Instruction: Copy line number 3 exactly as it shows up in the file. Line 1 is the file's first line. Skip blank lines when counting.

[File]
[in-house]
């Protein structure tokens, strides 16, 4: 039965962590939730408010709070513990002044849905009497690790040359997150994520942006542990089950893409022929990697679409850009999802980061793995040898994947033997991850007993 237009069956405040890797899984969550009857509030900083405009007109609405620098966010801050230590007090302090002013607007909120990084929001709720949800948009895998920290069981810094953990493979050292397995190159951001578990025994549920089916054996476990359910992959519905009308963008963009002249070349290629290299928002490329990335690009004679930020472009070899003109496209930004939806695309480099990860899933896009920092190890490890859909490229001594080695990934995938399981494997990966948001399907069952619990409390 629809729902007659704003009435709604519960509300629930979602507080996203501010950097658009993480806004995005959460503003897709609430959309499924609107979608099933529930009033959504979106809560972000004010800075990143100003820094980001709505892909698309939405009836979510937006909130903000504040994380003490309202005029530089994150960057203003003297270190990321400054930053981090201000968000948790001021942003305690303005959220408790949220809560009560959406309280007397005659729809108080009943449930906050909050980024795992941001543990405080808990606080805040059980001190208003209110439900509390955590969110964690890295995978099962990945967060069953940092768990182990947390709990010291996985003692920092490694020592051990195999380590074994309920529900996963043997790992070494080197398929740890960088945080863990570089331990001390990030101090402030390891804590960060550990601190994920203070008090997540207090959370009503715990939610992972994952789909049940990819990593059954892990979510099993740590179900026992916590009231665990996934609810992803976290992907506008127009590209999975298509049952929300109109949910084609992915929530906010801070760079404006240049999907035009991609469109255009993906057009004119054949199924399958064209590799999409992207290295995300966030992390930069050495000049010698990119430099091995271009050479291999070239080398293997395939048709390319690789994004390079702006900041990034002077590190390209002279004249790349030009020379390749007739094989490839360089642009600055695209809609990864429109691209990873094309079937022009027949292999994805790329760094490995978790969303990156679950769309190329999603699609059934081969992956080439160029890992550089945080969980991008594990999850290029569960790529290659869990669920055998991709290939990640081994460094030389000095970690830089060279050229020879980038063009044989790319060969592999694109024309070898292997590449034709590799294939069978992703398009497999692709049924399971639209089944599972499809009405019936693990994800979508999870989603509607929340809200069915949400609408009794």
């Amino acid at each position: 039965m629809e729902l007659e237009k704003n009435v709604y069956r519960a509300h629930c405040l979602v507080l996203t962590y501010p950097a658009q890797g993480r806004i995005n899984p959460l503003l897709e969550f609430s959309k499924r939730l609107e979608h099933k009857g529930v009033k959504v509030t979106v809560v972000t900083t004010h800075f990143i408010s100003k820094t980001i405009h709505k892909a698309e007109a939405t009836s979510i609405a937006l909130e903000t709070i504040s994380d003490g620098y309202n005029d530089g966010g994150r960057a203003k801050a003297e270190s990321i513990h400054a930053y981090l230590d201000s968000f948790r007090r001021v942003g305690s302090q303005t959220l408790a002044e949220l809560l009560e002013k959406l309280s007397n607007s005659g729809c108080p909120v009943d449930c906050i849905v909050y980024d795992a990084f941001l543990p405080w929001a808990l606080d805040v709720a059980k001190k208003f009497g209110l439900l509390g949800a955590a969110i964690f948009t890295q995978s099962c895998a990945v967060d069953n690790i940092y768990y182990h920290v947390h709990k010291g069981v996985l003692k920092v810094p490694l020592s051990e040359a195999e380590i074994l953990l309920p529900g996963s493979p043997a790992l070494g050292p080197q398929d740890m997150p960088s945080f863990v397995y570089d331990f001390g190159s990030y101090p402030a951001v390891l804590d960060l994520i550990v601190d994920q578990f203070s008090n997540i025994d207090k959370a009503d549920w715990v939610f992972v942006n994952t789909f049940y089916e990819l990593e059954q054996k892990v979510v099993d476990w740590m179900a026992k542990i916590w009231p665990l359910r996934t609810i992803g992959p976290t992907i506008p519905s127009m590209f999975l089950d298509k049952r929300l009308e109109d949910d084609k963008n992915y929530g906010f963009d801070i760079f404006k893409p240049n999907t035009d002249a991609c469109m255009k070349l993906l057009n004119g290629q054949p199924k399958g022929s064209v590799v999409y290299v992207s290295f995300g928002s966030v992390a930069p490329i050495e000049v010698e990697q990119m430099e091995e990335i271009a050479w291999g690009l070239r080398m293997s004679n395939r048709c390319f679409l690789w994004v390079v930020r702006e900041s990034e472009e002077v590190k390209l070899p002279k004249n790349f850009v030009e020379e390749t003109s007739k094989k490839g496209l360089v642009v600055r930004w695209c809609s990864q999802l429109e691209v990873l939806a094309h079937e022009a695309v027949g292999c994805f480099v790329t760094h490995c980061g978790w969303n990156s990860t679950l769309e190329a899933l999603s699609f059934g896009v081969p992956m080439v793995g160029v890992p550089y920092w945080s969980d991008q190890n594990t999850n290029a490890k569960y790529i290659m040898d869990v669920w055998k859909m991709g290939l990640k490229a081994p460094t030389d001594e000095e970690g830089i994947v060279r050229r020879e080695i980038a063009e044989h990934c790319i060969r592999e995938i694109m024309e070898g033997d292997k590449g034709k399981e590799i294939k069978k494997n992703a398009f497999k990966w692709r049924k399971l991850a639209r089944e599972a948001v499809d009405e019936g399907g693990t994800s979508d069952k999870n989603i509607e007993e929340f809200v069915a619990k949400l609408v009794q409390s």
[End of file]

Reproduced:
């Amino acid at each position: 039965m629809e729902l007659e237009k704003n009435v709604y069956r519960a509300h629930c405040l979602v507080l996203t962590y501010p950097a658009q890797g993480r806004i995005n899984p959460l503003l897709e969550f609430s959309k499924r939730l609107e979608h099933k009857g529930v009033k959504v509030t979106v809560v972000t900083t004010h800075f990143i408010s100003k820094t980001i405009h709505k892909a698309e007109a939405t009836s979510i609405a937006l909130e903000t709070i504040s994380d003490g620098y309202n005029d530089g966010g994150r960057a203003k801050a003297e270190s990321i513990h400054a930053y981090l230590d201000s968000f948790r007090r001021v942003g305690s302090q303005t959220l408790a002044e949220l809560l009560e002013k959406l309280s007397n607007s005659g729809c108080p909120v009943d449930c906050i849905v909050y980024d795992a990084f941001l543990p405080w929001a808990l606080d805040v709720a059980k001190k208003f009497g209110l439900l509390g949800a955590a969110i964690f948009t890295q995978s099962c895998a990945v967060d069953n690790i940092y768990y182990h920290v947390h709990k010291g069981v996985l003692k920092v810094p490694l020592s051990e040359a195999e380590i074994l953990l309920p529900g996963s493979p043997a790992l070494g050292p080197q398929d740890m997150p960088s945080f863990v397995y570089d331990f001390g190159s990030y101090p402030a951001v390891l804590d960060l994520i550990v601190d994920q578990f203070s008090n997540i025994d207090k959370a009503d549920w715990v939610f992972v942006n994952t789909f049940y089916e990819l990593e059954q054996k892990v979510v099993d476990w740590m179900a026992k542990i916590w009231p665990l359910r996934t609810i992803g992959p976290t992907i506008p519905s127009m590209f999975l089950d298509k049952r929300l009308e109109d949910d084609k963008n992915y929530g906010f963009d801070i760079f404006k893409p240049n999907t035009d002249a991609c469109m255009k070349l993906l057009n004119g290629q054949p199924k399958g022929s064209v590799v999409y290299v992207s290295f995300g928002s966030v992390a930069p490329i050495e000049v010698e990697q990119m430099e091995e990335i271009a050479w291999g690009l070239r080398m293997s004679n395939r048709c390319f679409l690789w994004v390079v930020r702006e900041s990034e472009e002077v590190k390209l070899p002279k004249n790349f850009v030009e020379e390749t003109s007739k094989k490839g496209l360089v642009v600055r930004w695209c809609s990864q999802l429109e691209v990873l939806a094309h079937e022009a695309v027949g292999c994805f480099v790329t760094h490995c980061g978790w969303n990156s990860t679950l769309e190329a899933l999603s699609f059934g896009v081969p992956m080439v793995g160029v890992p550089y920092w945080s969980d991008q190890n594990t999850n290029a490890k569960y790529i290659m040898d869990v669920w055998k859909m991709g290939l990640k490229a081994p460094t030389d001594e000095e970690g830089i994947v060279r050229r020879e080695i980038a063009e044989h990934c790319i060969r592999e995938i694109m024309e070898g033997d292997k590449g034709k399981e590799i294939k069978k494997n992703a398009f497999k990966w692709r049924k399971l991850a639209r089944e599972a948001v499809d009405e019936g399907g693990t994800s979508d069952k999870n989603i509607e007993e929340f809200v069915a619990k949400l609408v009794q409390s």